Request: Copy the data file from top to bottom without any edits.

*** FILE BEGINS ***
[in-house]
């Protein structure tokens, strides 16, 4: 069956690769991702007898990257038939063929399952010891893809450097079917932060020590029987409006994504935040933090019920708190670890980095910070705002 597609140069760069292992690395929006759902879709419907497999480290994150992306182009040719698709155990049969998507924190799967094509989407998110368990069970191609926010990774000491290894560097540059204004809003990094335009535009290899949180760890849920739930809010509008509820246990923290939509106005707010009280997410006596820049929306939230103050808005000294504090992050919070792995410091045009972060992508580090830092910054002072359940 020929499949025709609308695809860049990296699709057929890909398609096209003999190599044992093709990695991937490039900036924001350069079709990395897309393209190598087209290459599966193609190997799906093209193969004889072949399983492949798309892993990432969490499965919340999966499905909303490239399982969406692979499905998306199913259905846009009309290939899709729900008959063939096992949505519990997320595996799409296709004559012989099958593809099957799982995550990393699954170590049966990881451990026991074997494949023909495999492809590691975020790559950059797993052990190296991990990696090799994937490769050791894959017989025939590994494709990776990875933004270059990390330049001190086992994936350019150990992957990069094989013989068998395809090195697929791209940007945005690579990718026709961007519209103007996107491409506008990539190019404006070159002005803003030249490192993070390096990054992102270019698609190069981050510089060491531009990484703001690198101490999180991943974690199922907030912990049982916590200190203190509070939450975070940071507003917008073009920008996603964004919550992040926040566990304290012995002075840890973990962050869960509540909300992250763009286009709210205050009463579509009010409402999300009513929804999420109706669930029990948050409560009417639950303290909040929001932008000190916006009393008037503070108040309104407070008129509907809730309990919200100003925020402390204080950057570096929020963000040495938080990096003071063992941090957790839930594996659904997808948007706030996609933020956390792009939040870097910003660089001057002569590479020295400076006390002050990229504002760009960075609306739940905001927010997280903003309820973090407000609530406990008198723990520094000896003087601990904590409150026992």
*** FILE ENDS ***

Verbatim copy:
[in-house]
């Protein structure tokens, strides 16, 4: 069956690769991702007898990257038939063929399952010891893809450097079917932060020590029987409006994504935040933090019920708190670890980095910070705002 597609140069760069292992690395929006759902879709419907497999480290994150992306182009040719698709155990049969998507924190799967094509989407998110368990069970191609926010990774000491290894560097540059204004809003990094335009535009290899949180760890849920739930809010509008509820246990923290939509106005707010009280997410006596820049929306939230103050808005000294504090992050919070792995410091045009972060992508580090830092910054002072359940 020929499949025709609308695809860049990296699709057929890909398609096209003999190599044992093709990695991937490039900036924001350069079709990395897309393209190598087209290459599966193609190997799906093209193969004889072949399983492949798309892993990432969490499965919340999966499905909303490239399982969406692979499905998306199913259905846009009309290939899709729900008959063939096992949505519990997320595996799409296709004559012989099958593809099957799982995550990393699954170590049966990881451990026991074997494949023909495999492809590691975020790559950059797993052990190296991990990696090799994937490769050791894959017989025939590994494709990776990875933004270059990390330049001190086992994936350019150990992957990069094989013989068998395809090195697929791209940007945005690579990718026709961007519209103007996107491409506008990539190019404006070159002005803003030249490192993070390096990054992102270019698609190069981050510089060491531009990484703001690198101490999180991943974690199922907030912990049982916590200190203190509070939450975070940071507003917008073009920008996603964004919550992040926040566990304290012995002075840890973990962050869960509540909300992250763009286009709210205050009463579509009010409402999300009513929804999420109706669930029990948050409560009417639950303290909040929001932008000190916006009393008037503070108040309104407070008129509907809730309990919200100003925020402390204080950057570096929020963000040495938080990096003071063992941090957790839930594996659904997808948007706030996609933020956390792009939040870097910003660089001057002569590479020295400076006390002050990229504002760009960075609306739940905001927010997280903003309820973090407000609530406990008198723990520094000896003087601990904590409150026992």